What is accident forgiveness?

If you have accident forgiveness as part of your car insurance policy, your rates won’t go up after your first accident. But you have to have accident forgiveness before you’re in a crash for your rates to stay the same.

Most companies charge extra for adding accident forgiveness to your policy, but some offer it as a free perk to loyal customers. Car insurance companies that offer accident forgiveness include:

  • Allstate: You can sign up for accident forgiveness when you start your policy.

  • Amica: Accident forgiveness included in Platinum Choice Auto plans.

  • Farmers: Accident forgiveness forgives one at-fault accident for every three years without an accident.

  • GEICO: Loyal customers can qualify for free accident forgiveness or elect to add a more premium version to their policy.

  • Nationwide: Accident forgiveness extends to every driver on a policy, but only allows one forgiven accident per policy.

  • Progressive: All customers can qualify for free accident forgiveness for claims under $500, and drivers can get accident forgiveness for bigger claims as a loyalty perk or an optional policy add-on.

  • Safeco: First accident forgiveness is offered as a perk for drivers who’ve gone a certain number of years without an at-fault accident, though the exact number depends on the state.

  • Travelers: Accident forgiveness is available with the purchase of a Responsible Driver Plan.

Be aware that since most car insurance providers require you to be accident-free for a certain number of years to qualify for accident forgiveness, you won’t be able to add accident forgiveness to your policy if you already have a recent accident on your record.

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Frequently asked questions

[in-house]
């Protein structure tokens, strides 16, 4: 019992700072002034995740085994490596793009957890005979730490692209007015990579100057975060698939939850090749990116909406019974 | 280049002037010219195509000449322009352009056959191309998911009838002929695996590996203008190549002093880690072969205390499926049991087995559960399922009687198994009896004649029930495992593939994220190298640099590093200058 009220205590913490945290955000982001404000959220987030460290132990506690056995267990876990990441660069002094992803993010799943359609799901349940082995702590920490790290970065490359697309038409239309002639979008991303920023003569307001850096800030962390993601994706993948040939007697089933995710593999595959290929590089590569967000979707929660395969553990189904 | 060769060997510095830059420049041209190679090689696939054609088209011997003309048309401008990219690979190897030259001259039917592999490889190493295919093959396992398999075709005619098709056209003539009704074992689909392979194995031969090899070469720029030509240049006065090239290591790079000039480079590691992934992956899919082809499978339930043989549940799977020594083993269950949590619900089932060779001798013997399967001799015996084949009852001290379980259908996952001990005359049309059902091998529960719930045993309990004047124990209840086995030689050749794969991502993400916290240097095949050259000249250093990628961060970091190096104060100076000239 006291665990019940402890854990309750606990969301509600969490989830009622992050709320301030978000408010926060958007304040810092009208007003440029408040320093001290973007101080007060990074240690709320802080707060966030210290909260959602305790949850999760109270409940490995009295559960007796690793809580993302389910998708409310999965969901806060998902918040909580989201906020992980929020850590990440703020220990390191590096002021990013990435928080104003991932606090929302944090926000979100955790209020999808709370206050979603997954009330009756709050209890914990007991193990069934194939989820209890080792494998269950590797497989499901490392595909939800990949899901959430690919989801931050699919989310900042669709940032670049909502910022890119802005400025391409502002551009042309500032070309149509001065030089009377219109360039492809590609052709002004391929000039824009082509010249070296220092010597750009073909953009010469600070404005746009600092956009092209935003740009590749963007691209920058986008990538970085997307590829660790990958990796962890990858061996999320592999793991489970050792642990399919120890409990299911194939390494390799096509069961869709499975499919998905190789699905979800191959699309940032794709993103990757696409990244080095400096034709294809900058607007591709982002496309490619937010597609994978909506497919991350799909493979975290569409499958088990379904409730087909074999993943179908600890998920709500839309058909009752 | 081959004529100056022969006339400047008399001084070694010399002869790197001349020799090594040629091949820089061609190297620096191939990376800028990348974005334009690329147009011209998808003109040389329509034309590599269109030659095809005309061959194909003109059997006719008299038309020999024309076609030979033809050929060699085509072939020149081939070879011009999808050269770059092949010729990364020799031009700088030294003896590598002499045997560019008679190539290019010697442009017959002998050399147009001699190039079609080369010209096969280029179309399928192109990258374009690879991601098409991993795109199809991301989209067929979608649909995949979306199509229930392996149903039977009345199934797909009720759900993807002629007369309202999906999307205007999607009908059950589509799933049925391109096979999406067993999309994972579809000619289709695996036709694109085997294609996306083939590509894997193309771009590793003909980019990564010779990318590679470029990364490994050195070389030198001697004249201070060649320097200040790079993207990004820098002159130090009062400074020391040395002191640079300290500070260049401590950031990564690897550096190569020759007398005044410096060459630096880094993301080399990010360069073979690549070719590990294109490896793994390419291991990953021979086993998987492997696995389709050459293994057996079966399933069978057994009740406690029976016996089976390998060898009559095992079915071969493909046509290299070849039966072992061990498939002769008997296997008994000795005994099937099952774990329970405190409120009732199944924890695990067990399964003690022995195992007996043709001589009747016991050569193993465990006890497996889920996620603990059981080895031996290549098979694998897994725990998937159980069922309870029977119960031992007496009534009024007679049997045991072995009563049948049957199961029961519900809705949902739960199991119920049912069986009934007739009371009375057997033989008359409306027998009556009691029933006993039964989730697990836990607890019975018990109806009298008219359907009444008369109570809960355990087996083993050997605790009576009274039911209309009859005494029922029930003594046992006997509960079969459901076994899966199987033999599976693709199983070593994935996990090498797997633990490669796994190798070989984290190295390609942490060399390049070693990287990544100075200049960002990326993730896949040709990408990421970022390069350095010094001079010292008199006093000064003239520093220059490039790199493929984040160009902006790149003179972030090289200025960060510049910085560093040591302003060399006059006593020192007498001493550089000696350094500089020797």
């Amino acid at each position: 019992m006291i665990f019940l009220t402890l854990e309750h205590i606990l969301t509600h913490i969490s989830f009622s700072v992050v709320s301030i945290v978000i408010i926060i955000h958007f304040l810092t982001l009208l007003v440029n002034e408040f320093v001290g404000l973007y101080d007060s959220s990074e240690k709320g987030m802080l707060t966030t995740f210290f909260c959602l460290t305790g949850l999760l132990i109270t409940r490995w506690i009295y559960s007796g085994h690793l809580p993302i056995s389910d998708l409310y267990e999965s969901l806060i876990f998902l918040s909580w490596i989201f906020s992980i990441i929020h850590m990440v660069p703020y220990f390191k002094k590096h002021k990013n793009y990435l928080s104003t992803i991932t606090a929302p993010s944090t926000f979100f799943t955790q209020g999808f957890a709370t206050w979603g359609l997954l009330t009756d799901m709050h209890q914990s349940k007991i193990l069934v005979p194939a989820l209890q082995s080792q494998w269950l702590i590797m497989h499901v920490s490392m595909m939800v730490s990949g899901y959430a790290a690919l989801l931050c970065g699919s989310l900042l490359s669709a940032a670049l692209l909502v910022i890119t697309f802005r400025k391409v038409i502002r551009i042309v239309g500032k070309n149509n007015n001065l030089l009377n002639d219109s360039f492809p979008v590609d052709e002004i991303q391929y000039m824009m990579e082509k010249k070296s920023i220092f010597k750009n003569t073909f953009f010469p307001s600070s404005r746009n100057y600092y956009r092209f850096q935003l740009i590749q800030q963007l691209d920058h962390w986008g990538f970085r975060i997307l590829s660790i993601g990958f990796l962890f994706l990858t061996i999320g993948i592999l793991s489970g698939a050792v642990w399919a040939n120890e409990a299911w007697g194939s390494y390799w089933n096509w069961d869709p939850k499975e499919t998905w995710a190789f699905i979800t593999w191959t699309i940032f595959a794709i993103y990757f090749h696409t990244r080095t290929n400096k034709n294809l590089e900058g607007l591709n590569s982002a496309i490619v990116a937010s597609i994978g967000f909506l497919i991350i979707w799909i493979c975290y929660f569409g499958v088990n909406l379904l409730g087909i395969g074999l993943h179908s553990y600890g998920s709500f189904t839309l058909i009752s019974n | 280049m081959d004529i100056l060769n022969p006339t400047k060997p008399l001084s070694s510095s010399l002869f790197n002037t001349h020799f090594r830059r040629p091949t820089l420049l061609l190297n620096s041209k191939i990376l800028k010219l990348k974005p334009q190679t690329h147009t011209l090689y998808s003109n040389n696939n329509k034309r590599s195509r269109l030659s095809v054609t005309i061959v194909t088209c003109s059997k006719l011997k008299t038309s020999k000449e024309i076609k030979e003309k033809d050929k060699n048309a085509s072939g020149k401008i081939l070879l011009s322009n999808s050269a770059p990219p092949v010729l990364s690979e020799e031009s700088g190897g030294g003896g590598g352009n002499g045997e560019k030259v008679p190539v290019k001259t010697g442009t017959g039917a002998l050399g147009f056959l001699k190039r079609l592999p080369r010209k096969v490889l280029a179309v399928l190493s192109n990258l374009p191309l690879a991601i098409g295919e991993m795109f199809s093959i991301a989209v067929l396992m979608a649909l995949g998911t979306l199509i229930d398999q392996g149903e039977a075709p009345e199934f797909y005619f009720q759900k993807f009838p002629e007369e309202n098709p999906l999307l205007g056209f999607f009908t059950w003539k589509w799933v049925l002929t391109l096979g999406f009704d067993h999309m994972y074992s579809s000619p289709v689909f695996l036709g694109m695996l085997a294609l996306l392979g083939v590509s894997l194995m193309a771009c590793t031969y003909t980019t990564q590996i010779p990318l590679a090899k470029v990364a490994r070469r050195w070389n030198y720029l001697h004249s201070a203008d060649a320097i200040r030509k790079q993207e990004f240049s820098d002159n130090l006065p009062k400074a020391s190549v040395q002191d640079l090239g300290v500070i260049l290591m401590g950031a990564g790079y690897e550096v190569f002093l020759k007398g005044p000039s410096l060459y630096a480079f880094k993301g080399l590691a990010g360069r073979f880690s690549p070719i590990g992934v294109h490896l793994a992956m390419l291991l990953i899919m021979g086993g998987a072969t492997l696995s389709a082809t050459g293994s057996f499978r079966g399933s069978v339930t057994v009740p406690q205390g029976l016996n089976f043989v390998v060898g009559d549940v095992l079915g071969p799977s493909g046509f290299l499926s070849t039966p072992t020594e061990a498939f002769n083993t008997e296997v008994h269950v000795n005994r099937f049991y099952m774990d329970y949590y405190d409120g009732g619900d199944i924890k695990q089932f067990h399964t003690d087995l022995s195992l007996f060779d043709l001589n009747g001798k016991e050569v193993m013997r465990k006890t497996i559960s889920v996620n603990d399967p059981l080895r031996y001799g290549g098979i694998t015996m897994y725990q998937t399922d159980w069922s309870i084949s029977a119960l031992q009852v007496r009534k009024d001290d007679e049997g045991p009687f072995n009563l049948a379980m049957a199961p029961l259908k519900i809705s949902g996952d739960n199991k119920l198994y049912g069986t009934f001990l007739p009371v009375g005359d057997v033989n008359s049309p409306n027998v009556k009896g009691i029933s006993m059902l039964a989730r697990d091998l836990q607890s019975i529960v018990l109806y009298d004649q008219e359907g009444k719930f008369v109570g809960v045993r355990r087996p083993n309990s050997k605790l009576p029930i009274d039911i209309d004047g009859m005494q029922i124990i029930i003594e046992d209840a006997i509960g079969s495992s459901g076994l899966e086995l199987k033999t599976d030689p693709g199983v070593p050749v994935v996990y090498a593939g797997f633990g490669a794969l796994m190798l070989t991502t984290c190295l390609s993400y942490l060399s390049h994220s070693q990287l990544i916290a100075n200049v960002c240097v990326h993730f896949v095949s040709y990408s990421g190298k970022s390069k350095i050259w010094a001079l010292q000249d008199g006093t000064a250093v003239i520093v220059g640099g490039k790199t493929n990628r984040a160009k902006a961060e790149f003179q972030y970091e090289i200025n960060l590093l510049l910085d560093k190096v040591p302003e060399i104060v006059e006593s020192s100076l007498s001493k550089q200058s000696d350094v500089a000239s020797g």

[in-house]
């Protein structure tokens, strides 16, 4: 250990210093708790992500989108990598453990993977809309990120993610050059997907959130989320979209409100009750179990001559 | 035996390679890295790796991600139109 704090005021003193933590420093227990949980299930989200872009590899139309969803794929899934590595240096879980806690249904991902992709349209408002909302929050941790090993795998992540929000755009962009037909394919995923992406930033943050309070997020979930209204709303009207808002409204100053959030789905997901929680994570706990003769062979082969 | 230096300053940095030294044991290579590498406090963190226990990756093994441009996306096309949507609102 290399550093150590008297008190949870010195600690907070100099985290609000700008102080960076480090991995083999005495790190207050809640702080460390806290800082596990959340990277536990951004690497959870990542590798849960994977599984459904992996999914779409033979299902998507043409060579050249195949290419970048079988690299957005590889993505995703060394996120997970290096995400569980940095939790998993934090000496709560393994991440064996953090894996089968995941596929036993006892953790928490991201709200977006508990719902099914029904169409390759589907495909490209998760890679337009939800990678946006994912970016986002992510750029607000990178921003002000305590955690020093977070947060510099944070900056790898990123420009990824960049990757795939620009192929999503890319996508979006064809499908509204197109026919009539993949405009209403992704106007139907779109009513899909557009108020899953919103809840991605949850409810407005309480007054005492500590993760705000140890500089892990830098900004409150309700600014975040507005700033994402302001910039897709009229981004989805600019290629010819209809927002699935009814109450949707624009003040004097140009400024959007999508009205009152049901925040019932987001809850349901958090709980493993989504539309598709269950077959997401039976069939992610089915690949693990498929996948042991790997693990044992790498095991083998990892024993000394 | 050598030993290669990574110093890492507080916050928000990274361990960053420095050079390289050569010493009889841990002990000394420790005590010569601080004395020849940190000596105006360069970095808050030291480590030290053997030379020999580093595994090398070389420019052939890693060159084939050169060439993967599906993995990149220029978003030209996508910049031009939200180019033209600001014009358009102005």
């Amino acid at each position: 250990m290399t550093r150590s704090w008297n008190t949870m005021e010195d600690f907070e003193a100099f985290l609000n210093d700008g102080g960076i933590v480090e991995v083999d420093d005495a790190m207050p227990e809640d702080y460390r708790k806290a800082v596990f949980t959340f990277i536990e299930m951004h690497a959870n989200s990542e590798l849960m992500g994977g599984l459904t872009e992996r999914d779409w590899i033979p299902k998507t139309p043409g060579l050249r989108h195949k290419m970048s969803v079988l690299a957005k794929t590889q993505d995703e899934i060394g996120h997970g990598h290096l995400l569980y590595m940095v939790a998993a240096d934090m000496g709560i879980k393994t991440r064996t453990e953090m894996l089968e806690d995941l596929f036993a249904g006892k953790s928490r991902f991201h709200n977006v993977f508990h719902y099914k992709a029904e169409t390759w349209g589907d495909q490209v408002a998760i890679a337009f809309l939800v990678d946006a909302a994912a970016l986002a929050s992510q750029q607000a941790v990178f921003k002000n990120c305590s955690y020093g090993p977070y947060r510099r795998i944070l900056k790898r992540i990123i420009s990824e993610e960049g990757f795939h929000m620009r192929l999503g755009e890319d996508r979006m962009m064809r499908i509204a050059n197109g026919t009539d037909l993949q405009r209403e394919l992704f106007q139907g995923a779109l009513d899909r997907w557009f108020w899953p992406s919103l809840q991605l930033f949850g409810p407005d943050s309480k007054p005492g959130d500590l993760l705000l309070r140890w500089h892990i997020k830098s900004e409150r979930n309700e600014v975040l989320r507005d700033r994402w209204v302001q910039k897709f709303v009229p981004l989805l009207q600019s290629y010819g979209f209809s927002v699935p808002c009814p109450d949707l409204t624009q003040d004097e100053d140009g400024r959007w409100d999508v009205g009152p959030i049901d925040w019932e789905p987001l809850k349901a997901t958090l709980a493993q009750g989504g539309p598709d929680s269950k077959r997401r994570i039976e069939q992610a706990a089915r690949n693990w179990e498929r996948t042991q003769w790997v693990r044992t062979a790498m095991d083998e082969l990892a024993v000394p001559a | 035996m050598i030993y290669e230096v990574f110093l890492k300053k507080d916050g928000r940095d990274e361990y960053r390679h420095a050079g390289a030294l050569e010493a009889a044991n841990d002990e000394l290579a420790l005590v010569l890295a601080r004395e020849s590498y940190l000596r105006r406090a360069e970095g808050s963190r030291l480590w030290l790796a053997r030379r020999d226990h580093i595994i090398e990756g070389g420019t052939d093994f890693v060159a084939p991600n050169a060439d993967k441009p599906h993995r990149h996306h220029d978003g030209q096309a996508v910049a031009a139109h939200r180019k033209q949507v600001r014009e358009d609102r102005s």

How long does an at-fault accident stay on your insurance?

It’s common for an at-fault accident to stay on your insurance for three to five years, though it depends on your provider. For the first three to five years after an at-fault accident your rates will be higher than average, though they will return to average if you can avoid any more accidents.

Is a driving record different from your insurance?

Yes, your driving record is something that your state tracks. Your insurance company doesn’t track your driving record, but they do use your record when setting your rates. It’s possible for an accident to no longer affect your rates but still be on your driving record.

Can you remove an accident from your record?

After three to five years, you won’t have to worry about having your license suspended because of too many driving violations. You can’t really remove accidents from your record unless they were wrongly put there, but some DMVs do let you reduce the points on your license (assuming your state uses a points system) by completing driving safety classes.

Author

Andrew Hurst is a senior editor and a licensed auto insurance expert at Policygenius. His work has also been featured in The New York Times, The Wall Street Journal, Forbes, USA Today, NPR, Mic, Insurance Business Magazine, ValuePenguin, and Property Casualty 360.

Editor

Anna Swartz is a senior managing editor and auto insurance expert at Policygenius, where she oversees our car insurance coverage. Previously, she was a senior staff writer at Mic.com, as well as an associate writer at The Dodo.